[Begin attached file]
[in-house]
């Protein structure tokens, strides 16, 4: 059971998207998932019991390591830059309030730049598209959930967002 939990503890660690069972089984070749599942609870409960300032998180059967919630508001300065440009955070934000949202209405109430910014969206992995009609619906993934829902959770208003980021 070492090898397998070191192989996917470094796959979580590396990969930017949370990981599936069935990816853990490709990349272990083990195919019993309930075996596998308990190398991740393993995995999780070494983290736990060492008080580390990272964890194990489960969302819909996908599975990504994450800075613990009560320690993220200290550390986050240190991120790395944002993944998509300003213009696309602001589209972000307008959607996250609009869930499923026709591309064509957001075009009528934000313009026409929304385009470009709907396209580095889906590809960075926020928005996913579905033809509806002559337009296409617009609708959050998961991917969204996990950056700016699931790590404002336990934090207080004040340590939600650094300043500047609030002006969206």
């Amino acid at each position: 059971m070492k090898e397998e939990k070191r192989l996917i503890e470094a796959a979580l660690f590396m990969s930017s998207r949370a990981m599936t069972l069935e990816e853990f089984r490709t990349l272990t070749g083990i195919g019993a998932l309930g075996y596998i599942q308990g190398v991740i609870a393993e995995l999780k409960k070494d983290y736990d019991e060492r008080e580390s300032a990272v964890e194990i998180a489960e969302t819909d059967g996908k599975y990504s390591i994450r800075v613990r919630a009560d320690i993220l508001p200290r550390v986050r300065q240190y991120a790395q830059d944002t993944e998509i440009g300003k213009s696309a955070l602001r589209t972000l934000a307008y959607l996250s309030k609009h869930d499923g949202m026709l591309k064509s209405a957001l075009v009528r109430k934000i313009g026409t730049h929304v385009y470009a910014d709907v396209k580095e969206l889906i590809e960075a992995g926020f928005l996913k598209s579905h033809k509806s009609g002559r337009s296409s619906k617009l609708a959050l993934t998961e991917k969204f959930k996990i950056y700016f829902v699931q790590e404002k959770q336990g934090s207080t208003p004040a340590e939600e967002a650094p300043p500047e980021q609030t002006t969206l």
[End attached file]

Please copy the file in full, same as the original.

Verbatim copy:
[in-house]
């Protein structure tokens, strides 16, 4: 059971998207998932019991390591830059309030730049598209959930967002 939990503890660690069972089984070749599942609870409960300032998180059967919630508001300065440009955070934000949202209405109430910014969206992995009609619906993934829902959770208003980021 070492090898397998070191192989996917470094796959979580590396990969930017949370990981599936069935990816853990490709990349272990083990195919019993309930075996596998308990190398991740393993995995999780070494983290736990060492008080580390990272964890194990489960969302819909996908599975990504994450800075613990009560320690993220200290550390986050240190991120790395944002993944998509300003213009696309602001589209972000307008959607996250609009869930499923026709591309064509957001075009009528934000313009026409929304385009470009709907396209580095889906590809960075926020928005996913579905033809509806002559337009296409617009609708959050998961991917969204996990950056700016699931790590404002336990934090207080004040340590939600650094300043500047609030002006969206």
């Amino acid at each position: 059971m070492k090898e397998e939990k070191r192989l996917i503890e470094a796959a979580l660690f590396m990969s930017s998207r949370a990981m599936t069972l069935e990816e853990f089984r490709t990349l272990t070749g083990i195919g019993a998932l309930g075996y596998i599942q308990g190398v991740i609870a393993e995995l999780k409960k070494d983290y736990d019991e060492r008080e580390s300032a990272v964890e194990i998180a489960e969302t819909d059967g996908k599975y990504s390591i994450r800075v613990r919630a009560d320690i993220l508001p200290r550390v986050r300065q240190y991120a790395q830059d944002t993944e998509i440009g300003k213009s696309a955070l602001r589209t972000l934000a307008y959607l996250s309030k609009h869930d499923g949202m026709l591309k064509s209405a957001l075009v009528r109430k934000i313009g026409t730049h929304v385009y470009a910014d709907v396209k580095e969206l889906i590809e960075a992995g926020f928005l996913k598209s579905h033809k509806s009609g002559r337009s296409s619906k617009l609708a959050l993934t998961e991917k969204f959930k996990i950056y700016f829902v699931q790590e404002k959770q336990g934090s207080t208003p004040a340590e939600e967002a650094p300043p500047e980021q609030t002006t969206l």